The effects of increased calcium have been studied extensively in rats. Rats treated with vitamin D demonstrated mitochondrial swelling and loss of mitochondrial enzyme activities before calcification appeared. Parathyroid extract−induced hypercalcemia was found to cause changes in rat kidneys, predominately affecting the distal nephron, with focal necrosis of the outer medullary collecting ducts and the ascending limb of the loop of Henle.
Hypercalcemia results in renal vasoconstriction and a reduced glomerular filtration rate. It also interferes with renal tubular functions. Impaired renal concentration ability and resistance to vasopressin are the most common defects observed with hypercalcemia. These changes may be mediated by reduced sodium transport in the loop of Henle (see the image below) and by antidiuretic hormone antagonism via calcium-sensing receptors,  or they may be related to medullary prostaglandin synthesis.
Maximum diluting capacity remains unimpaired. Effectively, the sum effect of this process will be a clinical picture resembling that of nephrogenic diabetes insipidus.
Renal sodium conservation is also impaired because of reduced absorption of sodium chloride in the medullary thick ascending limb and collecting tubule, although this rarely results in gross renal sodium losses. Potassium excretion is increased. Magnesium excretion is also increased; the effect probably is due to suppression of the parathyroid hormone, which enhances tubular magnesium absorption. 
Hypercalcemia increases urinary calcium excretion by increasing the filtered load and reducing tubular absorption. Its effects on phosphate excretion are complex. In experimental animals, pure hypercalcemia reduces phosphate excretion; conversely, in certain cancers, it can be associated with increased phosphate excretion, but the latter occurrence is probably due to the presence of phosphaturic peptides (phosphatonins), which are secreted in some malignancies. [5, 6]
The effects on the acid-base balance are even more complex. Increased renal acid excretion occurs with intravenous (IV) calcium infusions, and metabolic alkalosis has frequently been reported in patients with hypercalcemia. On the other hand, parathyroid hormone decreases hydrogen ion excretion, leading to a distal type of renal tubular acidosis (RTA).
This opposing effect of hypercalcemia and parathyroid hormone has been used in the differential diagnosis of hypercalcemia, because serum bicarbonate is lower and chloride is higher when hyperparathyroidism is the cause of hypercalcemia.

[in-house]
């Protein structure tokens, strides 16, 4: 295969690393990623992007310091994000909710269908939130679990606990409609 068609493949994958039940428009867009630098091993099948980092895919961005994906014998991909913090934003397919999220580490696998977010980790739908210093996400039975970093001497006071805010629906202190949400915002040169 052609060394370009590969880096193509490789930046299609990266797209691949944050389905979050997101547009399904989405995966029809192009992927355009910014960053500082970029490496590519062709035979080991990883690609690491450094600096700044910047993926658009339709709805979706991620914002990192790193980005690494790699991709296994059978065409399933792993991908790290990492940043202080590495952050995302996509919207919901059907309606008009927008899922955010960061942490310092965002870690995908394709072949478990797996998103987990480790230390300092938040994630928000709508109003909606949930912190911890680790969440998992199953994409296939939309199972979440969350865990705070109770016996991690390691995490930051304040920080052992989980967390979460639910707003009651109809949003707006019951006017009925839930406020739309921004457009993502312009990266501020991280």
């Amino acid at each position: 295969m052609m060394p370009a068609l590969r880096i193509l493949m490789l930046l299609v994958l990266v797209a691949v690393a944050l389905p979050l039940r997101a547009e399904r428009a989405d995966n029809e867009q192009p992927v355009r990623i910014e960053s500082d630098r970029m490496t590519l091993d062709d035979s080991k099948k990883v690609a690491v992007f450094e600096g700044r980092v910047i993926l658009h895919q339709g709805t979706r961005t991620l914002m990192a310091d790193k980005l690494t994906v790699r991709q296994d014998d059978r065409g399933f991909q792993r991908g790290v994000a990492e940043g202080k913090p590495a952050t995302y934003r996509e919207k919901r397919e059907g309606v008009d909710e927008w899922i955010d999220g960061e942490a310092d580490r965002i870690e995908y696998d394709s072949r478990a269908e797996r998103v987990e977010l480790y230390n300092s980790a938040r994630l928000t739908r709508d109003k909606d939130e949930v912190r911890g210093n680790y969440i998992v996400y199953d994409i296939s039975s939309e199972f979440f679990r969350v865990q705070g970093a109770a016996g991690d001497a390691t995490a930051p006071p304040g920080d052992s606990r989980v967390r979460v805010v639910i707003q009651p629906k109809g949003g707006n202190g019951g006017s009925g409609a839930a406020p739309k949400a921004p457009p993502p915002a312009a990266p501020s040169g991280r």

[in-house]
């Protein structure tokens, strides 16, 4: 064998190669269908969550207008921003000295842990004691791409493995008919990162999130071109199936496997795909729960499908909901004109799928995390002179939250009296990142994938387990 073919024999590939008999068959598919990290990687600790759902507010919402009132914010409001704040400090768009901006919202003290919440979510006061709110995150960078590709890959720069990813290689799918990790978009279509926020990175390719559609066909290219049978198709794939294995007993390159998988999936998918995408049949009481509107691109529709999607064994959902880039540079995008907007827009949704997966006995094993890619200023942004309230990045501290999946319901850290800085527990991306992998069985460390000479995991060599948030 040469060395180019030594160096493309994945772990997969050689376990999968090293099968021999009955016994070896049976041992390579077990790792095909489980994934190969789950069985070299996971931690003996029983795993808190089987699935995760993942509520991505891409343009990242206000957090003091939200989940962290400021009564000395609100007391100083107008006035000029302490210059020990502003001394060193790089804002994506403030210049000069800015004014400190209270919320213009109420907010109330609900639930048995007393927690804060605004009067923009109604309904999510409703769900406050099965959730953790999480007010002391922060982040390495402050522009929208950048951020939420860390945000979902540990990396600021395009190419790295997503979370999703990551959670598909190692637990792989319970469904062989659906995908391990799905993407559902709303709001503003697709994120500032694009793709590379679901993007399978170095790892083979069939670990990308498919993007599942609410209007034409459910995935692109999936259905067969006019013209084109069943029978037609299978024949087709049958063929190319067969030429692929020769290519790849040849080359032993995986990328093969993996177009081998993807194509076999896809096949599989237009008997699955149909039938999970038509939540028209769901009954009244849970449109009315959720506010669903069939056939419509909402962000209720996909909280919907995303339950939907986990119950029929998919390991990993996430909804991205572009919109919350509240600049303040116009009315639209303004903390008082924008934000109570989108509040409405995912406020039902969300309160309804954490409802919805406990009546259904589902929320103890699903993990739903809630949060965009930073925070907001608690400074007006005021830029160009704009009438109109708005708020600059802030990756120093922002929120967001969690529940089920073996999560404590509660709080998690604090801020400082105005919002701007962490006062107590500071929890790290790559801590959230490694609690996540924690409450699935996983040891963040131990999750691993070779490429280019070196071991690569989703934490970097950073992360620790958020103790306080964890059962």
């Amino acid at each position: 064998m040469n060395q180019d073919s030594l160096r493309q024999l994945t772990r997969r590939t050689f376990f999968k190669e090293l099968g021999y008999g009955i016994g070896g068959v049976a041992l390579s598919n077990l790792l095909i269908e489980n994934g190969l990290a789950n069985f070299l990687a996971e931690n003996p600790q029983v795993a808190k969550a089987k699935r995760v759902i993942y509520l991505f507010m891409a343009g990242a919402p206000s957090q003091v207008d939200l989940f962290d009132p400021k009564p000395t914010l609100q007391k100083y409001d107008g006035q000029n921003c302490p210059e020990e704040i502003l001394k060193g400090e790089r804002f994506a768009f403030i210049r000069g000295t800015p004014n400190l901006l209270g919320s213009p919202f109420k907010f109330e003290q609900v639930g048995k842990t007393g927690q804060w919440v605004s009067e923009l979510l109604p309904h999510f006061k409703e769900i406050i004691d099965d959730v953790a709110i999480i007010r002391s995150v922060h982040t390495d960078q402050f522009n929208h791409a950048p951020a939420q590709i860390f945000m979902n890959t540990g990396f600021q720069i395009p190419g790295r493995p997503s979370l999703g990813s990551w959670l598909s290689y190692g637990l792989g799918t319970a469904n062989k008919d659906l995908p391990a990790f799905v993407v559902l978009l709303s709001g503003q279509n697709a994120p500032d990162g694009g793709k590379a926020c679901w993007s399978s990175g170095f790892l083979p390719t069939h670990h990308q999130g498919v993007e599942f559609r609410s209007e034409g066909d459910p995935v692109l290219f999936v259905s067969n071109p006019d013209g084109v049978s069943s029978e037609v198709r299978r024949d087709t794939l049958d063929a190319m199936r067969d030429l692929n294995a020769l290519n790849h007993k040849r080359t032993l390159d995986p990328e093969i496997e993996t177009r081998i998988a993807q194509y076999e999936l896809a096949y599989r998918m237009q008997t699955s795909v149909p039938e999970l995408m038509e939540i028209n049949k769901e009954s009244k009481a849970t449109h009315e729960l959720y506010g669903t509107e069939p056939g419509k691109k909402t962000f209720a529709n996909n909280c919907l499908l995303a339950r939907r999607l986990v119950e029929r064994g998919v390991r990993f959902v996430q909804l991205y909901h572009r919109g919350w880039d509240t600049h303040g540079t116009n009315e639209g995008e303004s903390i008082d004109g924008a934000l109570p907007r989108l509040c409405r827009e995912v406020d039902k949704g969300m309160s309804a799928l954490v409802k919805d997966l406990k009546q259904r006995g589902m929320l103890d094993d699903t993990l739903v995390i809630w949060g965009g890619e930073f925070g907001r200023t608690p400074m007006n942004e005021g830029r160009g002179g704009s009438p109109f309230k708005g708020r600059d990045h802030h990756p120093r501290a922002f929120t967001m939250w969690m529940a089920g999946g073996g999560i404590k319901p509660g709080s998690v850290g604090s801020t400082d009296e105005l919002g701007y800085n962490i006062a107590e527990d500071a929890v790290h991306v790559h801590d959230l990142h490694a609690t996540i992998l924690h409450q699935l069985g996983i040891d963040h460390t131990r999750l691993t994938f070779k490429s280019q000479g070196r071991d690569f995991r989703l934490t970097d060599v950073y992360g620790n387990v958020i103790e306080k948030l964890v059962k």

Microscopic nephrocalcinosis has undergone considerable laboratory study. Although this condition theoretically occupies a stage between hypercalcemia and macroscopic nephrocalcinosis, it is difficult to demonstrate in humans, because renal biopsies are not routinely performed in the early stages of metabolic diseases known to lead to the macroscopic stage. However, some elegant human data are now available that demonstrate early stone formation, with blockage of the collecting tubes and subsequent inflammatory response. 
At autopsy, healthy human kidneys invariably contain microscopic deposits of calcium in the renal medulla. Microscopic nephrocalcinosis can occur without macroscopic involvement in patients with longstanding hypercalcemia from primary parathyroidism, milk-alkali syndrome, or primary hyperoxaluria.
Different patterns of microscopic nephrocalcinosis have been described. The cortical pattern has been found after parenteral calcium administration. The corticomedullary type involves calcium phosphate deposits that occur in the inner zone of the renal cortex and extend into the medulla. Precipitating factors include excess parathyroid hormone, vitamin D, acetazolamide, magnesium depletion, decreased urinary citrate, and hypothyroid state. Increased plasma calcium is not an essential prerequisite for this type of nephrocalcinosis.
The medullary pattern has been reported in hyaline droplet nephropathy resulting from inhalation of volatile hydrocarbons. The pelvic type affects renal papillae. The deposits usually are calcium phosphate, but calcium oxalate also has been implicated. The underlying mechanism appears to be either increased intestinal absorption or decreased renal excretion of calcium.
Macroscopic nephrocalcinosis refers to calcium deposition that is visible without magnification and usually is discovered by means of conventional radiography, ultrasonography, or computed tomography (CT) or at autopsy. Macroscopic nephrocalcinosis can affect either the cortex or the medulla, with the latter site being more commonly involved.
Cortical nephrocalcinosis is rare and usually occurs secondary to diffuse cortical disease injury. The calcification can be patchy or confluent. In chronic glomerulonephritis, calcium deposits are found most often in periglomerular tissue and not in the glomerulus. Nephrocalcinosis also has been reported in familial infantile nephrotic syndrome and in Alport syndrome.